SethBullock wrote:And so who bears responsibility for this woman's death and rape of a 12 year old girl? The criminal? Sure.

But who else? Is it not all of us? For our laws and our governments are a reflection of all of us, are they not? What is our responsibility? Did we enable this killer to murder this woman and rape her daughter?

Yes. Yes, we did. We did that.


This is what bothers me most.

I say "we" because we make the same mistakes in the U.S. Not everywhere. Some states are pretty tough, and a lot of them - most of them - have the option to sentence people to "true" life sentences. But when we go easy on violent criminals, we fail our people, and yes, we did that.

Look at Indonesia: if Australians get caught with Heroin there they get shot!

Is that good or bad??????????
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Re: courts occasionally get it right

Postby Texan » 16 Dec 2018, 00:07

I’m a big fan of the death penalty, but I would reserve the sentence for those convicted with irrefutable evidence like DNA, video footage or being caught in the act by police. We can’t afford to kill innocent people.

I don’t believe in rehabilitation as a goal. I think punishment will provide rehabilitation. Prison should be hard labor and only days worked are counted towards their sentence. Prisons should grow their own crops, raise their own livestock, and provide labor for government contracts. (Building furniture for government offices, orphanages, etc....)
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Re: courts occasionally get it right

Postby SethBullock » 16 Dec 2018, 00:10

Bongalong wrote:
SethBullock wrote:
SethBullock wrote:And so who bears responsibility for this woman's death and rape of a 12 year old girl? The criminal? Sure.

But who else? Is it not all of us? For our laws and our governments are a reflection of all of us, are they not? What is our responsibility? Did we enable this killer to murder this woman and rape her daughter?

Yes. Yes, we did. We did that.


This is what bothers me most.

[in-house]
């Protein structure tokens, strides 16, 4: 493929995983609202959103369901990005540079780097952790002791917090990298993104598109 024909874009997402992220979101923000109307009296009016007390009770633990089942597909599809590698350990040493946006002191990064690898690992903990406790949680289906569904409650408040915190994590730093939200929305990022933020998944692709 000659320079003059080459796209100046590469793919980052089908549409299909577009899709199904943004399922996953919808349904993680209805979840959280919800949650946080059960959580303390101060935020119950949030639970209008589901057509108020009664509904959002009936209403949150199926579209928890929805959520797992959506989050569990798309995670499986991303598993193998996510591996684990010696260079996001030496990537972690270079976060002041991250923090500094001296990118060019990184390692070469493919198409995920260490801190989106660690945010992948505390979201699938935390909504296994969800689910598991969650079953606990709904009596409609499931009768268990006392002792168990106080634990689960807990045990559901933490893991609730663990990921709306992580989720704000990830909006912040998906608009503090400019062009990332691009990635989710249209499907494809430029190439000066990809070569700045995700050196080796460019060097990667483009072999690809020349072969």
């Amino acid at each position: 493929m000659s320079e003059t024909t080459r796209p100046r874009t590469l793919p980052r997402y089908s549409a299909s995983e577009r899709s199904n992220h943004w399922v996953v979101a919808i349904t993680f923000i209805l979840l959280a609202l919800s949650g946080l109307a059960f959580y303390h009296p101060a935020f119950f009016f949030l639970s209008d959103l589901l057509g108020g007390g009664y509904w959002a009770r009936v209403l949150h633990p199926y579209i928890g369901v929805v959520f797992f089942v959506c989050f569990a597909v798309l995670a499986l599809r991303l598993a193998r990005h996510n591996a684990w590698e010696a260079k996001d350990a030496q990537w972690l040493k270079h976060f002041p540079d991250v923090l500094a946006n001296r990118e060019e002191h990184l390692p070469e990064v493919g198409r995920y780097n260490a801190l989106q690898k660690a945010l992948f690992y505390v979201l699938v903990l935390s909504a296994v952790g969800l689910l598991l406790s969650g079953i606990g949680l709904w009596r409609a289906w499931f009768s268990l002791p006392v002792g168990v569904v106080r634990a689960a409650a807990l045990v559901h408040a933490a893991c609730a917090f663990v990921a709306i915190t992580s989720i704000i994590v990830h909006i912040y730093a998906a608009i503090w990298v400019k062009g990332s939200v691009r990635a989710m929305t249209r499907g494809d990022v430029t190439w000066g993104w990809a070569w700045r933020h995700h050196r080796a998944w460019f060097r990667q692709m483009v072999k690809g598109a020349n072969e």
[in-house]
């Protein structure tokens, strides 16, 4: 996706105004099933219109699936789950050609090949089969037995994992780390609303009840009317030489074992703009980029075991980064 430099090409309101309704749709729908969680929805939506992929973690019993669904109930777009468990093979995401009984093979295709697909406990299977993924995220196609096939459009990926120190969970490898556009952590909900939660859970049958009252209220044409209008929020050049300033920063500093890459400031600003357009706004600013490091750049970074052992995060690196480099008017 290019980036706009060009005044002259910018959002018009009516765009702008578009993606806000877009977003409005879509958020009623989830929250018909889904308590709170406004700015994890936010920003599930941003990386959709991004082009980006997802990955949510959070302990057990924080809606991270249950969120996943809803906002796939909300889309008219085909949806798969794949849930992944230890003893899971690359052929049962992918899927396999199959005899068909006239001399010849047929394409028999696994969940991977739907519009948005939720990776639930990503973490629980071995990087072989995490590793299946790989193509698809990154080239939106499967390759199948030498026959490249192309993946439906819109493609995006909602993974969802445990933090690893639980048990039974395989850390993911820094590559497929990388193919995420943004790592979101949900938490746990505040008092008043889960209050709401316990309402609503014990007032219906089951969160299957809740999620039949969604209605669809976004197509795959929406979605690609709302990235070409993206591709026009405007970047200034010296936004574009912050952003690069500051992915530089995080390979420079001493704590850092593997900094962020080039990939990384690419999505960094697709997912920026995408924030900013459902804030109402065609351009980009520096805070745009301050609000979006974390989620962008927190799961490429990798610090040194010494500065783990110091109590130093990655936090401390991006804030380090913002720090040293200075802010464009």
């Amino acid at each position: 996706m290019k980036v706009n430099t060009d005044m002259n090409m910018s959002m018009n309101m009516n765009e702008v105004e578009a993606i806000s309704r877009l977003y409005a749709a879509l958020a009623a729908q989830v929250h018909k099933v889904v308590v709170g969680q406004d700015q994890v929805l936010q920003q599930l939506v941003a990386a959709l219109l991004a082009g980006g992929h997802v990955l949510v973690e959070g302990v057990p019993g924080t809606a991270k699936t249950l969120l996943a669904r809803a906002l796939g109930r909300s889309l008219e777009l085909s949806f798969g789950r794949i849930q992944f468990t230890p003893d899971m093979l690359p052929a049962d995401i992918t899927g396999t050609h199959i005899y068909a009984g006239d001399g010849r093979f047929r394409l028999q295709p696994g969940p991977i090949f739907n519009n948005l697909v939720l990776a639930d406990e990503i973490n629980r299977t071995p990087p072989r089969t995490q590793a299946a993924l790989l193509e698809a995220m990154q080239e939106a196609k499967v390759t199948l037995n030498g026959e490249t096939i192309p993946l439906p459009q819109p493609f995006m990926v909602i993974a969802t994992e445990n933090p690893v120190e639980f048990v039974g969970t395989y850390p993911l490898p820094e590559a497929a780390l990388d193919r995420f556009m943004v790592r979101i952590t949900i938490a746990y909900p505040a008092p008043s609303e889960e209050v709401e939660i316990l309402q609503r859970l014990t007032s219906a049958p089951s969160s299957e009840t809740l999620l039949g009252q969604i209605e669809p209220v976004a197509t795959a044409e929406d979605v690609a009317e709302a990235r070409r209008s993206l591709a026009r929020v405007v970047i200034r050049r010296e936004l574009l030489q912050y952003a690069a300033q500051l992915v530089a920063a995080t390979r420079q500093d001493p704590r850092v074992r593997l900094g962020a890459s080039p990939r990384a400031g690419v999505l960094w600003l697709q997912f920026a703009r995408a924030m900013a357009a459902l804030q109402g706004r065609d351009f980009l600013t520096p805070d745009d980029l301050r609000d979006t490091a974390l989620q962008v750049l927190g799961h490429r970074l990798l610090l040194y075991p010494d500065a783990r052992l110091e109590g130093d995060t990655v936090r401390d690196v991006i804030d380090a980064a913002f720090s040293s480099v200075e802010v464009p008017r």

I say "we" because we make the same mistakes in the U.S. Not everywhere. Some states are pretty tough, and a lot of them - most of them - have the option to sentence people to "true" life sentences. But when we go easy on violent criminals, we fail our people, and yes, we did that.

Look at Indonesia: if Australians get caught with Heroin there they get shot!

Is that good or bad??????????


And a woman can be stoned to death in some countries for adultery. But I'm talking about murder in modern, western culture, first world countries.
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Re: courts occasionally get it right

Postby mothra » 16 Dec 2018, 00:22

Texan wrote:I

I don’t believe in rehabilitation as a goal. )


Why on earth not? Do you believe that everybody starts out life with the same opportunities and social awareness?
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Re: courts occasionally get it right

Postby SethBullock » 16 Dec 2018, 00:42

Aussie wrote:Ya see......there is this thing called rehabilitation, which is given lip service to as part of the correctional service protocols and elements. If a bloke has a door shut on him....like 'you are here for 25 years no matter what...' he might as well become the worst prisoner ever. Nothing to lose. But.....if there is a carrot (so the theory goes) he will go for the light, and not the dark.